While I do not like to project theological qualifications onto other people’s spiritual journeys, I do think that loving God’s creation is an integral, perhaps even essential, part of faith.
On sabbatical, I have tried to slow down enough to see the world and to experience God a little more directly. Last Thursday, as I was walking around Lake McKusick in Stillwater, I noticed that the more slowly I walked, the more I could hear the birdsong all around me. I actually did a mini-experiment. I would speed up my walking pace and then notice how aware I was of my surroundings. Then, I would slow down my pace and observe my connection to the world around me.
At the faster pace, I could not hear as many birds singing or see as many leaves dancing in the wind. It was only when I slowed down to a very meditative pace that I could sense the marvelous harmonies of wind and song and could see the sun shimmering on the rippled waters and the trees swaying in the brilliant blue sky.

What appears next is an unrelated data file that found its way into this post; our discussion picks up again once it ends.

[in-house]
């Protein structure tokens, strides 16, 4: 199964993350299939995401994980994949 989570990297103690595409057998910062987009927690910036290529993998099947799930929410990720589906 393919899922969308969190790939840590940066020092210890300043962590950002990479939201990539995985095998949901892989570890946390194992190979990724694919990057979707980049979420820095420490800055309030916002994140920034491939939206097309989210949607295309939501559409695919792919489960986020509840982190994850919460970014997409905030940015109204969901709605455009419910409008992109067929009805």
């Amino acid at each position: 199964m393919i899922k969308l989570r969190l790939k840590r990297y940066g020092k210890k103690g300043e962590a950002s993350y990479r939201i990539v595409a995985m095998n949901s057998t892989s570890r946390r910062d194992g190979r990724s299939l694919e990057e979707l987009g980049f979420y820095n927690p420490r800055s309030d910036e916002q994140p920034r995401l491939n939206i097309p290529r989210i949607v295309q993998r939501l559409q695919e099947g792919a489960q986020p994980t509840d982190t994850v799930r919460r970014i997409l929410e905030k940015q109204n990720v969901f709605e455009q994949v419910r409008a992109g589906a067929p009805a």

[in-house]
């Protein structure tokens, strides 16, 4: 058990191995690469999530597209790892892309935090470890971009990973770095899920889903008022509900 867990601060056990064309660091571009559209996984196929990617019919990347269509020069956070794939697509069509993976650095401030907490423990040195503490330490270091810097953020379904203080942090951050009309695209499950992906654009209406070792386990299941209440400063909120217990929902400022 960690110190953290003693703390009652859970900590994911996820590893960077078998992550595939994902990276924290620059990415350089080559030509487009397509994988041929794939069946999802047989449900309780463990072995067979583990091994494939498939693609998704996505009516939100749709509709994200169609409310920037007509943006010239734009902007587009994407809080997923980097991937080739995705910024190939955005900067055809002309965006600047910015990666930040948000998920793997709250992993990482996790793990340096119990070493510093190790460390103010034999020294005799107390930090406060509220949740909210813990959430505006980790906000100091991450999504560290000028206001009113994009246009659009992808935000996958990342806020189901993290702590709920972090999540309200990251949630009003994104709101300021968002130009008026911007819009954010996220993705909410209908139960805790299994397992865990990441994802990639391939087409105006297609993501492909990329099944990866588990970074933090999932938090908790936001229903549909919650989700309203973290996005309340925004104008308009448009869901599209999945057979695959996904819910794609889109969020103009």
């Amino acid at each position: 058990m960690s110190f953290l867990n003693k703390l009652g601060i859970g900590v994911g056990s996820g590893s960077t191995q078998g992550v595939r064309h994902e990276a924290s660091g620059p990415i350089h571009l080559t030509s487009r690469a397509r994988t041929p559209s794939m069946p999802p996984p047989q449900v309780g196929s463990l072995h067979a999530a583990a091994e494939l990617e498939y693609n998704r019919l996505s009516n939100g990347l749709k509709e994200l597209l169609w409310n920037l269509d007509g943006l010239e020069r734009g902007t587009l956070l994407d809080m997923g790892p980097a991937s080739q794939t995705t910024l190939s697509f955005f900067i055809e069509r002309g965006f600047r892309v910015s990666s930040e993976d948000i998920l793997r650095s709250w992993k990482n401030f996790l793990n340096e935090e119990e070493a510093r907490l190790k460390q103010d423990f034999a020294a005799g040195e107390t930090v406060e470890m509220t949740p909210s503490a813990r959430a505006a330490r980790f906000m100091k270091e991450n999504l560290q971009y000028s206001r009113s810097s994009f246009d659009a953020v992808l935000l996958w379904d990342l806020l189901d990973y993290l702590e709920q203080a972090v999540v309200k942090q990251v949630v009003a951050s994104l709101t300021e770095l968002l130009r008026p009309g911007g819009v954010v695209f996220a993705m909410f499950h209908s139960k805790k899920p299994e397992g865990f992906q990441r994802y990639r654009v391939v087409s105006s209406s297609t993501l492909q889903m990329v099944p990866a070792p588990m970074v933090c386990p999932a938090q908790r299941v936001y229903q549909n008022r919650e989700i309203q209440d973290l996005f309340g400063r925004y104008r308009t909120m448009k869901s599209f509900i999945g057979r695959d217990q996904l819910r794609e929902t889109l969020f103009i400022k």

In this small sensing experiment, I realized two things. First, the creation is alive with beauty and spirit like this all the time, and it is I who am missing it. I am sure I am not the only one, either. Second, I know that my connection to God feels a lot stronger and more real when I am paying close attention to God’s creation. It is easier to love God when I stop to really see and hear and touch the sacredness of the world all around me.
This morning, my devotion included this verse from Romans 1:20 “Ever since the creation of the world, God’s eternal power and divine nature, invisible though they are, have been understood and seen through the things God has made.” I think the Apostle Paul knew it, too. Slowing down enough to be really aware of the birds and trees is one of the most powerful ways to experience God’s presence.